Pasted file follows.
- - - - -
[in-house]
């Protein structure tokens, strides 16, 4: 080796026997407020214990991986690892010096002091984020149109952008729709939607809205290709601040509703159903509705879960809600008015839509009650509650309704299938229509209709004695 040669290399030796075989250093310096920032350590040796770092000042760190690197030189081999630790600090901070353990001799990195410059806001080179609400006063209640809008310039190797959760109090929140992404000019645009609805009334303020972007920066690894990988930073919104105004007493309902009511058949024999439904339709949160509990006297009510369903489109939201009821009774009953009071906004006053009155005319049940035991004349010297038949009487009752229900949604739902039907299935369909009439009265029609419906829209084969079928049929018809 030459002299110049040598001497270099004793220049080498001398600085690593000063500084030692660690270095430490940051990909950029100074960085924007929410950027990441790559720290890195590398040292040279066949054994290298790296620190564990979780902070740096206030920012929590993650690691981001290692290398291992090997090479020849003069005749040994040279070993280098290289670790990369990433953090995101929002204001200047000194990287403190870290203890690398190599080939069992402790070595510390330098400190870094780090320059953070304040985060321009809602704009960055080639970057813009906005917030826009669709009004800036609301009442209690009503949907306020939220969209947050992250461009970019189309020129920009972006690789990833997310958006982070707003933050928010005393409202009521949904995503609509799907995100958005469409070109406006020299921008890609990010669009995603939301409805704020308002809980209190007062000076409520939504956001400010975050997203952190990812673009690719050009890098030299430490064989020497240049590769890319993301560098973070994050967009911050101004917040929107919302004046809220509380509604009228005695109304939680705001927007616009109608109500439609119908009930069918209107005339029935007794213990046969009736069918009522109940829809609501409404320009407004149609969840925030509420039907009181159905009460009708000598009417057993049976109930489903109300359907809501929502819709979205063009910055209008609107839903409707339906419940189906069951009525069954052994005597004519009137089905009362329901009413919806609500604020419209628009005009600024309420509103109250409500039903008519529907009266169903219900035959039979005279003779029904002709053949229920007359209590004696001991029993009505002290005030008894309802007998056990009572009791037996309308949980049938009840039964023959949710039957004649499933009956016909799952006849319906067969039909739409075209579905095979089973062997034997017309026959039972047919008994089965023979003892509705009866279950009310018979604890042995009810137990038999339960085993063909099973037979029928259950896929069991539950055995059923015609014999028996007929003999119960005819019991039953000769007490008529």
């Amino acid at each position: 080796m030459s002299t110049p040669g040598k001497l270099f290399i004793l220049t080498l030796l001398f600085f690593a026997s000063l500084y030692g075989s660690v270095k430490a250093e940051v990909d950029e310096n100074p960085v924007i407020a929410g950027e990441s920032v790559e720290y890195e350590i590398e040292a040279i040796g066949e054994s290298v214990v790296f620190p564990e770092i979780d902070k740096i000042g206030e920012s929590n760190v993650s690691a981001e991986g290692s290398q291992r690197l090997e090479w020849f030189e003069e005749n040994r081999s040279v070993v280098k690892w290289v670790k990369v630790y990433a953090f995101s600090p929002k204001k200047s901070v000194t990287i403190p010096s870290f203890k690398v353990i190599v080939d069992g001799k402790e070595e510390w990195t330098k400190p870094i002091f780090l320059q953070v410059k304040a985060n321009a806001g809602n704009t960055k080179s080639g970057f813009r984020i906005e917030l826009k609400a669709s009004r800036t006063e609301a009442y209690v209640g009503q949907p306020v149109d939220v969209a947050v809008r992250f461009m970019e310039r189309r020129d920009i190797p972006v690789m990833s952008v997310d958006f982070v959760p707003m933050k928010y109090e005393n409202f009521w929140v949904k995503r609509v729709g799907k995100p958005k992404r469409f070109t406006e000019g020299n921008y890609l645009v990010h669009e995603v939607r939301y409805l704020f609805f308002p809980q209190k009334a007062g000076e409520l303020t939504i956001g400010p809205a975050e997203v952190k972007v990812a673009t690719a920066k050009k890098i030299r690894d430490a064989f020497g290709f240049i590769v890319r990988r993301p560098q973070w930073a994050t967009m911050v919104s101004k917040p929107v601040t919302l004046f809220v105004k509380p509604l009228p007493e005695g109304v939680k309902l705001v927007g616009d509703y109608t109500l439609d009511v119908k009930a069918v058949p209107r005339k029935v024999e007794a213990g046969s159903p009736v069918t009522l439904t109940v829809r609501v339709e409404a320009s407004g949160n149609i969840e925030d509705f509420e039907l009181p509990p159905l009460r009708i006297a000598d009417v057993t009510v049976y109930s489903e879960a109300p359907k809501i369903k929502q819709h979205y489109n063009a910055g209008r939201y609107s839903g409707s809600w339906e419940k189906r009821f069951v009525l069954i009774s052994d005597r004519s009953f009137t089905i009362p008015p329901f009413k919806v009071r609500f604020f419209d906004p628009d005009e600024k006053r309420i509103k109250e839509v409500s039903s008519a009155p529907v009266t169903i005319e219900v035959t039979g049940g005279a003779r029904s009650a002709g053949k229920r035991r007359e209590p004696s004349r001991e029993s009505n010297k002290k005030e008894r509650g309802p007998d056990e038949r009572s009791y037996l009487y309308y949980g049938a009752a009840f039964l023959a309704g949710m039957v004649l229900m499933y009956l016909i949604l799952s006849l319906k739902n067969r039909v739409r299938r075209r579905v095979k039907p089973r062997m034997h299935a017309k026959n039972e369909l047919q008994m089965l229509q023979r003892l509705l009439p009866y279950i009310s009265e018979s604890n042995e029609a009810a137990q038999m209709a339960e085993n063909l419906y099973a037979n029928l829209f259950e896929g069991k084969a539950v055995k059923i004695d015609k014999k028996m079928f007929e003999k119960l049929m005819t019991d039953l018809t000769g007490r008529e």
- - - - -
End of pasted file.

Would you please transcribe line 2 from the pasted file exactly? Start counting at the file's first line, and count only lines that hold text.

């Protein structure tokens, strides 16, 4: 080796026997407020214990991986690892010096002091984020149109952008729709939607809205290709601040509703159903509705879960809600008015839509009650509650309704299938229509209709004695 040669290399030796075989250093310096920032350590040796770092000042760190690197030189081999630790600090901070353990001799990195410059806001080179609400006063209640809008310039190797959760109090929140992404000019645009609805009334303020972007920066690894990988930073919104105004007493309902009511058949024999439904339709949160509990006297009510369903489109939201009821009774009953009071906004006053009155005319049940035991004349010297038949009487009752229900949604739902039907299935369909009439009265029609419906829209084969079928049929018809 030459002299110049040598001497270099004793220049080498001398600085690593000063500084030692660690270095430490940051990909950029100074960085924007929410950027990441790559720290890195590398040292040279066949054994290298790296620190564990979780902070740096206030920012929590993650690691981001290692290398291992090997090479020849003069005749040994040279070993280098290289670790990369990433953090995101929002204001200047000194990287403190870290203890690398190599080939069992402790070595510390330098400190870094780090320059953070304040985060321009809602704009960055080639970057813009906005917030826009669709009004800036609301009442209690009503949907306020939220969209947050992250461009970019189309020129920009972006690789990833997310958006982070707003933050928010005393409202009521949904995503609509799907995100958005469409070109406006020299921008890609990010669009995603939301409805704020308002809980209190007062000076409520939504956001400010975050997203952190990812673009690719050009890098030299430490064989020497240049590769890319993301560098973070994050967009911050101004917040929107919302004046809220509380509604009228005695109304939680705001927007616009109608109500439609119908009930069918209107005339029935007794213990046969009736069918009522109940829809609501409404320009407004149609969840925030509420039907009181159905009460009708000598009417057993049976109930489903109300359907809501929502819709979205063009910055209008609107839903409707339906419940189906069951009525069954052994005597004519009137089905009362329901009413919806609500604020419209628009005009600024309420509103109250409500039903008519529907009266169903219900035959039979005279003779029904002709053949229920007359209590004696001991029993009505002290005030008894309802007998056990009572009791037996309308949980049938009840039964023959949710039957004649499933009956016909799952006849319906067969039909739409075209579905095979089973062997034997017309026959039972047919008994089965023979003892509705009866279950009310018979604890042995009810137990038999339960085993063909099973037979029928259950896929069991539950055995059923015609014999028996007929003999119960005819019991039953000769007490008529």